The choice of syntax for global identifiers is somewhat arbitrary; it is their global scope that is important. The Uniform Resource Identifier, [URI], has been successfully deployed since the creation of the Web. There are substantial benefits to participating in the existing network of URIs, including linking, bookmarking, caching, and indexing by search engines, and there are substantial costs to creating a new identification system that has the same properties as URIs.
A resource should have an associated URI if another party might reasonably want to create a hypertext link to it, make or refute assertions about it, retrieve or cache a representation of it, include all or part of it by reference into another representation, annotate it, or perform other operations on it. Software developers should expect that sharing URIs across applications will be useful, even if that utility is not initially evident.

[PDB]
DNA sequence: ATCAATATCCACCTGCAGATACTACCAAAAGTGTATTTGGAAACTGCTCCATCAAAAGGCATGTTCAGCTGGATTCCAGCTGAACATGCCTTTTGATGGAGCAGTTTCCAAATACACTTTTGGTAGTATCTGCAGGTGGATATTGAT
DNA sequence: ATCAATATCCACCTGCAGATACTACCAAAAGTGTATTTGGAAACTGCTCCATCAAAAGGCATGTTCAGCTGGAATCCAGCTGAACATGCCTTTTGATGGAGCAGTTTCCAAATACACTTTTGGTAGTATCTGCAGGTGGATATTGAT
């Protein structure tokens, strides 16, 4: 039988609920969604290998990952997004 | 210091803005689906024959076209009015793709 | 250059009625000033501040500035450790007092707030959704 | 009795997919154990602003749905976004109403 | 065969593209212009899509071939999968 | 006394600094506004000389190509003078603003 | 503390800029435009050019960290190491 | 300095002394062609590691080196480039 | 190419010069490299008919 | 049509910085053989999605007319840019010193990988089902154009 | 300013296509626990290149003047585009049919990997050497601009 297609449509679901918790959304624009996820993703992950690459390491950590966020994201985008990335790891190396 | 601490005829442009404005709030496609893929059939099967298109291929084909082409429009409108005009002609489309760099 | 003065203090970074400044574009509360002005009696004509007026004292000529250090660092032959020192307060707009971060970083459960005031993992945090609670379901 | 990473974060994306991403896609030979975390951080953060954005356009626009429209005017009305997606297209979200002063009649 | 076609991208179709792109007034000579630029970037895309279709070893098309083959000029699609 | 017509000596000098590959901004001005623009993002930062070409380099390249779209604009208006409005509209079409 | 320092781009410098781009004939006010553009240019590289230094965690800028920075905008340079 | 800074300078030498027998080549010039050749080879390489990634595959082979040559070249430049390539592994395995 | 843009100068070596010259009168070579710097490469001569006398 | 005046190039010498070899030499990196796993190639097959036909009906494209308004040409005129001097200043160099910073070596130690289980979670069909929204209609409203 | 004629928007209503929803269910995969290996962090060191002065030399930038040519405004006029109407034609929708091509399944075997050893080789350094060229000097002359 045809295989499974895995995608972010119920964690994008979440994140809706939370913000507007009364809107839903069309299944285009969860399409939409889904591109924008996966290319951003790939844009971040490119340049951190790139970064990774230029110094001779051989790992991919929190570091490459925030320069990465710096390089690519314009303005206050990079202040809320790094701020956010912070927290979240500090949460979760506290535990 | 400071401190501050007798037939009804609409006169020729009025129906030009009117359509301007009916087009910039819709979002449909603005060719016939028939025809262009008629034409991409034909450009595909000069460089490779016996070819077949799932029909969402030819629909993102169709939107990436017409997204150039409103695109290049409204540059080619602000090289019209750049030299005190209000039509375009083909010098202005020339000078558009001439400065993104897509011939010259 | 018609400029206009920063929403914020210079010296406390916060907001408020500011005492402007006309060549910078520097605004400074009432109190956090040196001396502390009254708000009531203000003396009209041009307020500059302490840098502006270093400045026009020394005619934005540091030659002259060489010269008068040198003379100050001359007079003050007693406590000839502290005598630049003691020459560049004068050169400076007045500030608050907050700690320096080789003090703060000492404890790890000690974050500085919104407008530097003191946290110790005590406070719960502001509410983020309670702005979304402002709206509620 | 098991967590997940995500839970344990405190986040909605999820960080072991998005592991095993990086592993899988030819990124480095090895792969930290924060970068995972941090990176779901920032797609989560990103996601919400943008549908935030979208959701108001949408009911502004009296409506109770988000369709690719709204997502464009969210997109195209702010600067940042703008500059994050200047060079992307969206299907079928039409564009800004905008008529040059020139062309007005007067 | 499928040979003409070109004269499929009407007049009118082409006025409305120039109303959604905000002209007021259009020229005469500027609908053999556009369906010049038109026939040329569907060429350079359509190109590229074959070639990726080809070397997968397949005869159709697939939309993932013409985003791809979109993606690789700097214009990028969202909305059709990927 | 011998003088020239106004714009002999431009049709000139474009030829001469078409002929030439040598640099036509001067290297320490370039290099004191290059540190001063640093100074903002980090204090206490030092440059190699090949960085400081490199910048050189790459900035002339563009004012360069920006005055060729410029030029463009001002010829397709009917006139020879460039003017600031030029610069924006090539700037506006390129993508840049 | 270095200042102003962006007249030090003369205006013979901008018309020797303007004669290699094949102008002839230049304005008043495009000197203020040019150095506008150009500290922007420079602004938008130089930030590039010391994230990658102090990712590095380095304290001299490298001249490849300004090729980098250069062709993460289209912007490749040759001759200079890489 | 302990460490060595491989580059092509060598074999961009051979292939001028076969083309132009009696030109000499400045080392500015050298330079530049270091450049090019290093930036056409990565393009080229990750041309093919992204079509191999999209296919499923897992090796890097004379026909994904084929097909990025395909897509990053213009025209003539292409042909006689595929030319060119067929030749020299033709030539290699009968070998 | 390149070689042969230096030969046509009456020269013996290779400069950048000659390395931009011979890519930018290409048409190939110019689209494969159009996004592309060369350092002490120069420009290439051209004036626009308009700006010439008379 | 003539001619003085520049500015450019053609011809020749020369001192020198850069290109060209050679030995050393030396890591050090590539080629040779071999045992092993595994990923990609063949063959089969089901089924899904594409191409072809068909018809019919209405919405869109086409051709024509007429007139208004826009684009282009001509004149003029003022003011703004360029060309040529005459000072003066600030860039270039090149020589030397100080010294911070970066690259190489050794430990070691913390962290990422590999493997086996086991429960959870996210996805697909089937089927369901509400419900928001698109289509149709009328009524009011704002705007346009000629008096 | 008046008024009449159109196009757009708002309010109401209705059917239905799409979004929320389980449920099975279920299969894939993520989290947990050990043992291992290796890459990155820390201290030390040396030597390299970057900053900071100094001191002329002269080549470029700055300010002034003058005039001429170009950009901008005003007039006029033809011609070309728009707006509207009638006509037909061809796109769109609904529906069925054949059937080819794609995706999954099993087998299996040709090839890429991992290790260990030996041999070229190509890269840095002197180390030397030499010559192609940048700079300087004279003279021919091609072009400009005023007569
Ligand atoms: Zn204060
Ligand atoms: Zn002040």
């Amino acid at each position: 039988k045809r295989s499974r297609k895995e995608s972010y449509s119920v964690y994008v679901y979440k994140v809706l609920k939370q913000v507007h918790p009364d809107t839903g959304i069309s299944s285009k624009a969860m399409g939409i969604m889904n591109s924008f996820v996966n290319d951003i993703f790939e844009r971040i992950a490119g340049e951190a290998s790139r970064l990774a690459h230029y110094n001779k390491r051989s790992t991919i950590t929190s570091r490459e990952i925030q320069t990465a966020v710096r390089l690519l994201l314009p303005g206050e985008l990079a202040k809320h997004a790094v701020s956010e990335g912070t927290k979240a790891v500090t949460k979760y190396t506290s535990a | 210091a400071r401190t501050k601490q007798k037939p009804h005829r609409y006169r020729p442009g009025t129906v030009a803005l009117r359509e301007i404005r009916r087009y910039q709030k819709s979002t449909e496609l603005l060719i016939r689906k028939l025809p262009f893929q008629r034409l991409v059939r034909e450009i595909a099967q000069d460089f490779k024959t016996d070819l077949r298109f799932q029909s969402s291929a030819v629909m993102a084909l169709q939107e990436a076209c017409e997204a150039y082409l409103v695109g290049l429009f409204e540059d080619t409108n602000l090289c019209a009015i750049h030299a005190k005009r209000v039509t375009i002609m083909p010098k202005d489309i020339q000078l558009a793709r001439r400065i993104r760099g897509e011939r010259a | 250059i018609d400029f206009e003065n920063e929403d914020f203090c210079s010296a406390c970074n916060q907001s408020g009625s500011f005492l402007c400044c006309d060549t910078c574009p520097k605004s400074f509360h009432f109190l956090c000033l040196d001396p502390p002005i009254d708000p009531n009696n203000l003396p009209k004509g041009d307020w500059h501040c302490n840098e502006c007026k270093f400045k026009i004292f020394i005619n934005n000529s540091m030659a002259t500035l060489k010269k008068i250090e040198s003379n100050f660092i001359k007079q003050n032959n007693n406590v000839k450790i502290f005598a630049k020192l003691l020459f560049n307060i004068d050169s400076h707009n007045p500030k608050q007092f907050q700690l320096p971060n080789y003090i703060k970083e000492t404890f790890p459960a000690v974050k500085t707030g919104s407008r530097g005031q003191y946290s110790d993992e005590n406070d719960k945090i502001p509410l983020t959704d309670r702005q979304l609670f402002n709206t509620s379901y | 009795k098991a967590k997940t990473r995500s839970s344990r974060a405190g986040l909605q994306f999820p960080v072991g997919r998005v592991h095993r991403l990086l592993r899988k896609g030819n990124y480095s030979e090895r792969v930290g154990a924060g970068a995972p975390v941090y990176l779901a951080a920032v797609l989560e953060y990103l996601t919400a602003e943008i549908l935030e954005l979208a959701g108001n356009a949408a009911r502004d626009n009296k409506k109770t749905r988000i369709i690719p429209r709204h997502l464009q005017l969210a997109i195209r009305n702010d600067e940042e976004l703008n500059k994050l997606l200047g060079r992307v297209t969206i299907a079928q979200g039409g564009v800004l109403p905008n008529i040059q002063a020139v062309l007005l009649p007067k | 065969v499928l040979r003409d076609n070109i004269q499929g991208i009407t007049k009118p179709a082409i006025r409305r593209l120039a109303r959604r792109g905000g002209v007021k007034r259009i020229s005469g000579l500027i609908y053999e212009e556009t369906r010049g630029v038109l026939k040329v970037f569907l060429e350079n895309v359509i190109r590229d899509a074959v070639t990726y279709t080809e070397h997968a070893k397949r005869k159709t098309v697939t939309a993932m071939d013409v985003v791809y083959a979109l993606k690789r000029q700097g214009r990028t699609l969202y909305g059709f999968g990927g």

There is so much packed into each of these brief statements, and they are in equivalent of the first 10 pages of the document.
I find it both amazing and sad that this document was published in 2004 yet I've found very few references to it in the six years since it's publication. Maybe I just haven't been looking in the right places?
I will share additional passages that I find enlightening in the days (and weeks?) to come.